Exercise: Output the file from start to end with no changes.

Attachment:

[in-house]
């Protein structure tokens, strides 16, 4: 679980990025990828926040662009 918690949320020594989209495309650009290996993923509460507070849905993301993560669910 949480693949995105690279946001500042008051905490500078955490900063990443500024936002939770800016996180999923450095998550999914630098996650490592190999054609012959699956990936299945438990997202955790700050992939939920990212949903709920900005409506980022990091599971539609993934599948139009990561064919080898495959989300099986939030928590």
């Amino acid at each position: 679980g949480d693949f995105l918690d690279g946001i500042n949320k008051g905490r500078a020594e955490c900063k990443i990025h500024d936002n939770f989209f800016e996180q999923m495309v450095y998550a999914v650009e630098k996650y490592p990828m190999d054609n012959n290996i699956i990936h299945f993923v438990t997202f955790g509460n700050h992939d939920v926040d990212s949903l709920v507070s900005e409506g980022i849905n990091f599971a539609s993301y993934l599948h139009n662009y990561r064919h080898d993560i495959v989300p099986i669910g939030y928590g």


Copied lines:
[in-house]
């Protein structure tokens, strides 16, 4: 679980990025990828926040662009 918690949320020594989209495309650009290996993923509460507070849905993301993560669910 949480693949995105690279946001500042008051905490500078955490900063990443500024936002939770800016996180999923450095998550999914630098996650490592190999054609012959699956990936299945438990997202955790700050992939939920990212949903709920900005409506980022990091599971539609993934599948139009990561064919080898495959989300099986939030928590």
């Amino acid at each position: 679980g949480d693949f995105l918690d690279g946001i500042n949320k008051g905490r500078a020594e955490c900063k990443i990025h500024d936002n939770f989209f800016e996180q999923m495309v450095y998550a999914v650009e630098k996650y490592p990828m190999d054609n012959n290996i699956i990936h299945f993923v438990t997202f955790g509460n700050h992939d939920v926040d990212s949903l709920v507070s900005e409506g980022i849905n990091f599971a539609s993301y993934l599948h139009n662009y990561r064919h080898d993560i495959v989300p099986i669910g939030y928590g």